The human body is a complex landscape, and that landscape is made up of countless, invisible connections. Without those connections––whether they’re neurological (like synapses in your brain), vascular (part of your veins or arteries), or musculoskeletal (think joints and ligaments)––we would be a collection of different parts, rather than a single, unified body.
Ehlers Danlos Syndrome, or EDS for short, is one of these disorders. It occupies a strange intersection, and it can be described as “rare but not uncommon” as far as genetic diseases go. It is misunderstood both within and without the medical field, and this is partly because it is both incurable and difficult to diagnose.
So, what exactly is EDS? How is it managed, and how do you know if you ought to seek a possible diagnosis?
In honor of national EDS day (January 31), and our partners at The Fem Word and Restore Motion are here to inform, educate, and explore the little-known world of Ehlers Danlos Syndrome and its many faces.
Bent Out of Shape––The What, Why, & Who of EDS and hEDS
Ehlers-Danlos Syndrome is part of a group of disorders known as the hypermobility spectrum disorders. To describe these disorders in layman’s terms, imagine you’re looking at a picket fence.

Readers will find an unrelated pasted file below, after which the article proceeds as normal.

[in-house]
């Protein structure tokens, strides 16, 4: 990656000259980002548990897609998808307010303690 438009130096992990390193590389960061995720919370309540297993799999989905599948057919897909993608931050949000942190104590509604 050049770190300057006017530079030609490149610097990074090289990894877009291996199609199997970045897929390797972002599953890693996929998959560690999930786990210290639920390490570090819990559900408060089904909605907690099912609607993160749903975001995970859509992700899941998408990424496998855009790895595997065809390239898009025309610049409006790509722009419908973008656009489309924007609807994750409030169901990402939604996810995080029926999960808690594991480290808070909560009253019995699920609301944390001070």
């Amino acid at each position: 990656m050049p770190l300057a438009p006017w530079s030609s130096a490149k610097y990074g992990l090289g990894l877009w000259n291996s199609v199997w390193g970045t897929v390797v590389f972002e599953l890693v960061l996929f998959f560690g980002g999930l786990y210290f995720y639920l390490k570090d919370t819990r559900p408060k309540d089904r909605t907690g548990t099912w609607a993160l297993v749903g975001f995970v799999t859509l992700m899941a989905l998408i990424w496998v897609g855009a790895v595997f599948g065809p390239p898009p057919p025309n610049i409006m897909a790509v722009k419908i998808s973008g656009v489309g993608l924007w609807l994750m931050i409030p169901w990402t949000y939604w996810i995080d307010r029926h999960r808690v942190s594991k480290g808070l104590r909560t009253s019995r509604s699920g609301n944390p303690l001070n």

This fence is made up of many boards held together by nails. If those nails are strong and functioning the way they’re supposed to, the fence is flexible enough to withstand wind or the weight of something leaning against it, but it’s strong enough not to fall over or break under these same conditions.
Someone with a hypermobility disorder has faulty nails. Their connective tissues are too easily bent or pushed out of place. Their joints and other connecting “parts” are unstable, and this instability leads to pain, frequent injury, fatigue, and more.
EDS is a name used to describe several hypermobility spectrum disorders, including Hypermobile Ehlers Danlos Syndrome, or hEDS.
As many as 1 in 3,000 or as few as 1 in 40,000 people suffer from some form of EDS, and some of the rarer types may be present in as few as 1 out of one million people. It is more common in females than males, but anyone can suffer from this pernicious disorder.
The unstable connective tissues characteristic of EDS are caused by a mutation in the genes that produce collagen (and a few related proteins). Collagen is an essential component of skin, joints, veins, and muscles, and therefore EDS can impact any or all of these areas of the body.